Performance Tested - 2016 Mazda MX-5 Miata Convertible Long-Term Road Test

2016 Mazda MX-5 Miata Convertible Long-Term Road Test

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2016 Mazda MX-5 Miata: Performance Tested

by Reese Counts, Vehicle Testing Assistant on February 16, 2016

2016 Mazda MX-5 Miata

We've had our long-term 2016 Mazda MX-5 Miata a little while now. It was time to see how it would perform at our track. We took our Miata to the track to have some unrestricted fun and gather the numbers.

We know that the Miata is about more than just pure speed. It's never going to outpace our Viper or Mustang around a circuit. Read on to see how it compares.

Vehicle: 2016 Mazda MX-5 Miata

Odometer: 4423

Date: 1/26/2016

Driver: Carlos Lago

Price: $29,850

Specifications:
Drive Type: Rear-wheel drive
Transmission Type: Six-speed manual
Engine Type: Naturally-aspirated inline-four cylinder
Displacement (cc/cu-in): 1998 cc/ 121.9 cu-in.
Redline (rpm): 6900
Horsepower (hp @ rpm): 155 @ 6,000
Torque (lb-ft @ rpm): 148 @ 4,600
Brake Type (front): One-piece ventilated discs with single-piston sliding calipers
Brake Type (rear): One-piece solid discs with single-piston sliding calipers
Suspension Type (front): Double wishbone with Bilstein shocks
Suspension Type (rear): Multilink with Bilstein shocks

Tire Size (front): 205/45R17 84W
Tire Size (rear): 205/45R17 84W
Tire Brand: Bridgestone
Tire Model: Potenza S001
Tire Type: Asymmetrical summer

Test Results

Acceleration:

0-30 (sec): 2.2 (w/TC on 2.6)
0-45 (sec): 3.9 (w/TC on 4.4)
0-60 (sec): 6.3 (w/TC on 6.8)
0-60 with 1-ft Rollout (sec): 6.1 (w/TC on 6.4) 
0-75 (sec): 9.3 (w/TC on 9.9) 
1/4-Mile (sec @ mph): 14.59 @ 93.6 (w/TC on 14.89 @ 92.9)

Braking: 
30-0 (ft): 27
60-0 (ft): 108

Handling:
Skid Pad Lateral acceleration (g): 0.90 (0.90 w/ESC on)
RPM @ 70: 2900

Comments

Acceleration: Traction/stability control makes modest intervention on key-up acceleration runs. It permits some tire spin and flashes a warning light after launch and through one-two and two-three gear changes. Turning off electronic aids allowed more aggressive clutch use, which returned better acceleration. The fastest run was achieved with ESC/TCS off and a clutch release at around 3,600 rpm. This helped cut half a second off the 0-60 mph time and 0.3-second from the quarter mile pass.

The tires chatter through first, which helps keep the engine close to its power peak, and gain traction right before the shift to second gear. From the gas pedal to the clutch and the shifter, each input you make is met with linear and enthusiastic responses. This makes the handoff of a shift extremely enjoyable, as you can hear and feel the effects as the car accelerates. This is a wonderful car to drive quickly, even in a straight line, due to its lovely shifter and happy engine.

Braking: A low mass with sticky summer tires results in short stopping distances. The first stop was the best, at 108 feet. Stopping distances extended with each run, but only to a maximum of five feet. Pedal feel degraded slightly, but the braking system did not produce odor. You can hear the ABS groan, but stops feel stable and do not require steering correction. Like everything else with the Miata, there's a bit more feedback with braking. You hear more of the car working and you feel some light shuddering and a greater sensation of g-forces. But this reinforces the Miata's mission of being all about the act of driving.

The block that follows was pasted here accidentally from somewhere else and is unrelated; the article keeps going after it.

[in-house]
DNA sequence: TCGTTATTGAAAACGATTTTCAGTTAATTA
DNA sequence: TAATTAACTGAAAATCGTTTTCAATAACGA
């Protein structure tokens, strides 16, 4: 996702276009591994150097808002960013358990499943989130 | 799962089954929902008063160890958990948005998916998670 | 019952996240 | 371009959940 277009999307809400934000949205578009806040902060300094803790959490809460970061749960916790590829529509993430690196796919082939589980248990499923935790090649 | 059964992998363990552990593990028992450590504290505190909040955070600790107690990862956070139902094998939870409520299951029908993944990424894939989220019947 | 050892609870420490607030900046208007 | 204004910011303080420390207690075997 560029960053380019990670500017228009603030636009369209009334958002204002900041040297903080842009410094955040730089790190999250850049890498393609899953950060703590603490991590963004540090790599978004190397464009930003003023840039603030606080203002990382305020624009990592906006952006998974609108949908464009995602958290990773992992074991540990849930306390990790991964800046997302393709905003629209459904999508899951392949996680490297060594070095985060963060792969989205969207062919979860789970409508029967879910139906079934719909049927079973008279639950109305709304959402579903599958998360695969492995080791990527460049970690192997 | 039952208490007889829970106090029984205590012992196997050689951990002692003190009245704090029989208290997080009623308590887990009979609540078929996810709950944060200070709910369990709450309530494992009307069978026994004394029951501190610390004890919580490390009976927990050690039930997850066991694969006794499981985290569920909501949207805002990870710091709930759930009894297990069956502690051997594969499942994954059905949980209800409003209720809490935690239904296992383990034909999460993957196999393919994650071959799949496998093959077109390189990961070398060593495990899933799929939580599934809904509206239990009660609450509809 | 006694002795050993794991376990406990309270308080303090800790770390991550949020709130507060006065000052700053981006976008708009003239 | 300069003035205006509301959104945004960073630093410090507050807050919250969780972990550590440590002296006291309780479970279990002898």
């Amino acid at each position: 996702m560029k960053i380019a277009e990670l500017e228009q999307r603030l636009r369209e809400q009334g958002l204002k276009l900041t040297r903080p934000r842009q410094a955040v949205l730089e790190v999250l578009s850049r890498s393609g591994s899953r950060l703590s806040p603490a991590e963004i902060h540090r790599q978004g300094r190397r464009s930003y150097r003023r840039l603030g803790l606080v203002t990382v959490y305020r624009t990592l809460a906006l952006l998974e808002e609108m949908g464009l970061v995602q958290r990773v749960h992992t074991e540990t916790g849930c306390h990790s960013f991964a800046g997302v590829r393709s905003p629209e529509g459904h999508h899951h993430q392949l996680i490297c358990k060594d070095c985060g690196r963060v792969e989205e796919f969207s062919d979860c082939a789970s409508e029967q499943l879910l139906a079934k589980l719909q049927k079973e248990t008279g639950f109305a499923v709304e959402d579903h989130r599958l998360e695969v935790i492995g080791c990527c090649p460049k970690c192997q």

Handling
Skidpad: Stability control is well-behaved during the steady-state cornering that happens on a skidpad. Once the Miata gets settled into turn, you primarily control its attitude with the throttle. The chassis tends to understeer, but throttle release and application help induce rotation. Even with ESC on, the Miata permits enough tire slip to adjust your line, but seldom needs countersteer. Turning ESC off simply requires tapping a button; no holding and counting required. The tendency to push remains, but now you can make more aggressive throttle adjustments which can create increasing levels of slide. Get it right and you can neutralize the handling balance, but only briefly.

The lack of power makes slides, even small, difficult to hold. You have a small window to work with and can't simply power out of your problems. I found more body roll than I'd like for a performance-variant Miata like our Club edition. The roll is fine on the street, helpful even, but can be frustrating during limit handling. The roll oscillates in a way that feels exaggerated and can make the mass of the car fall out of sync with your intentions. This might also be why the Miata imparts a sense of vagueness at its limits. That said, the Miata is still a hoot when you aren't trying to set lap times. The steering feels direct and the response from the engine and chassis are predictable — Carlos Lago

Reese Counts, Vehicle Testing Assistant @ 4,423 miles

 

  • Full Review
  • Pricing & Specs
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  • Comparison
  • Long-Term

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